CLEVELAND – Denise and Jim Keenan recently celebrated their 35th wedding anniversary, but this milestone has taken on an even greater meaning since Denise was diagnosed with non-Hodgkin’s lymphoma back in 2009.
Denise, 66, of Youngstown, Ohio, told WJW that she had "started getting used to the idea of not being here anymore." She went in and out of remission several times over the past ten years, with a variety of failed cancer treatments.
"She's convinced me probably 100 times over the years that she was a goner," Jim said. PET scans had confirmed that cancer was spreading throughout her lungs and chest.
But in August of this year, she had a major breakthrough thanks to a therapy being studied in clinical trials. Just 30 days after Denise became the first CAR T-cell patient at Seidman Cancer Center at University Hospitals, doctors say they can't find any trace of cancer.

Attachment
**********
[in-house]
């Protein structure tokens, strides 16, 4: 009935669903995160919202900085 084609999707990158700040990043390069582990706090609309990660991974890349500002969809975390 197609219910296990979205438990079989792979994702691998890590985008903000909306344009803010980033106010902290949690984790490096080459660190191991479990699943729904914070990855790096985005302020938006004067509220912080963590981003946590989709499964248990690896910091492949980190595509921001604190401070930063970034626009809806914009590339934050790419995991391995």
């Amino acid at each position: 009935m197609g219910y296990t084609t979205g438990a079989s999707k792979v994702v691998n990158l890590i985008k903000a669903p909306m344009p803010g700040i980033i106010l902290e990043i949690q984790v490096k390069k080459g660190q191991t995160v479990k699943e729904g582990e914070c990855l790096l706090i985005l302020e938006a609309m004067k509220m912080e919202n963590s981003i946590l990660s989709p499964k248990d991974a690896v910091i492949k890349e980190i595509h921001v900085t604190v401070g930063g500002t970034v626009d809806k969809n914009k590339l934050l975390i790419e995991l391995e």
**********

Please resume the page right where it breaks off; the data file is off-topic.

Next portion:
"The jury's still out as far as how long this is going to last, because they just don't have a lot of long term data," Doctor Paolo Caimi, a hematology and oncology specialist, told WJW.
The trial is delivered in a single syringe and re-engineers T-cells to seek out and destroy the cancer cells.
"We collect the patient's cells they get modified with a particular virus that introduces the genetic modification over 12 to 14 days," said Doctor Caimi, the trial's lead investigator.
Keenan knows the future isn't guaranteed, but the wife, mother and sister says she isn't worried.
"The future is unknown, so just enjoy the moment," Keenan said. "I think you're a lot happier if you can do that."
Doctors say they still don't know exactly why some people respond better to CAR T-cells than others since the trial is still in the very early stages.
But they say the new treatment is very promising, especially for cancers of the blood and organs.